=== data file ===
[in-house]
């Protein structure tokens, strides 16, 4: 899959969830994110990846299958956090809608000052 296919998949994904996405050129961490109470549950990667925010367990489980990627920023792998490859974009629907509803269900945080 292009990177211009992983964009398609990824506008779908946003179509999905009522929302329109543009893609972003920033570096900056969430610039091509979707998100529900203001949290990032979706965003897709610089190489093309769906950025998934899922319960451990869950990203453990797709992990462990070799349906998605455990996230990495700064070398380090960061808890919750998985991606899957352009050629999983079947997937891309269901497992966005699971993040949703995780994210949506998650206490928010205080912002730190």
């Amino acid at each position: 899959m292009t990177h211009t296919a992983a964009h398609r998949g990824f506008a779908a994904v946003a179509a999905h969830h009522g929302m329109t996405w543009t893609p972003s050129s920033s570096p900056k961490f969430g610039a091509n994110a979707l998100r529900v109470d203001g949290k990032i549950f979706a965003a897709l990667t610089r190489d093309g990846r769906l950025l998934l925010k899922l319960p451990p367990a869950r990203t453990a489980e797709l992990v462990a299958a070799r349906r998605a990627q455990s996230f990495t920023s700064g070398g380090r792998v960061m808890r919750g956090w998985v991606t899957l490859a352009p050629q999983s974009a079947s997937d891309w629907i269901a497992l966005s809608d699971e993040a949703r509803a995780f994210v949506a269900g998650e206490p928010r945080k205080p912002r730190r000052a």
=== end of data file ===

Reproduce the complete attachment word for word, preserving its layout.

[in-house]
């Protein structure tokens, strides 16, 4: 899959969830994110990846299958956090809608000052 296919998949994904996405050129961490109470549950990667925010367990489980990627920023792998490859974009629907509803269900945080 292009990177211009992983964009398609990824506008779908946003179509999905009522929302329109543009893609972003920033570096900056969430610039091509979707998100529900203001949290990032979706965003897709610089190489093309769906950025998934899922319960451990869950990203453990797709992990462990070799349906998605455990996230990495700064070398380090960061808890919750998985991606899957352009050629999983079947997937891309269901497992966005699971993040949703995780994210949506998650206490928010205080912002730190």
């Amino acid at each position: 899959m292009t990177h211009t296919a992983a964009h398609r998949g990824f506008a779908a994904v946003a179509a999905h969830h009522g929302m329109t996405w543009t893609p972003s050129s920033s570096p900056k961490f969430g610039a091509n994110a979707l998100r529900v109470d203001g949290k990032i549950f979706a965003a897709l990667t610089r190489d093309g990846r769906l950025l998934l925010k899922l319960p451990p367990a869950r990203t453990a489980e797709l992990v462990a299958a070799r349906r998605a990627q455990s996230f990495t920023s700064g070398g380090r792998v960061m808890r919750g956090w998985v991606t899957l490859a352009p050629q999983s974009a079947s997937d891309w629907i269901a497992l966005s809608d699971e993040a949703r509803a995780f994210v949506a269900g998650e206490p928010r945080k205080p912002r730190r000052a």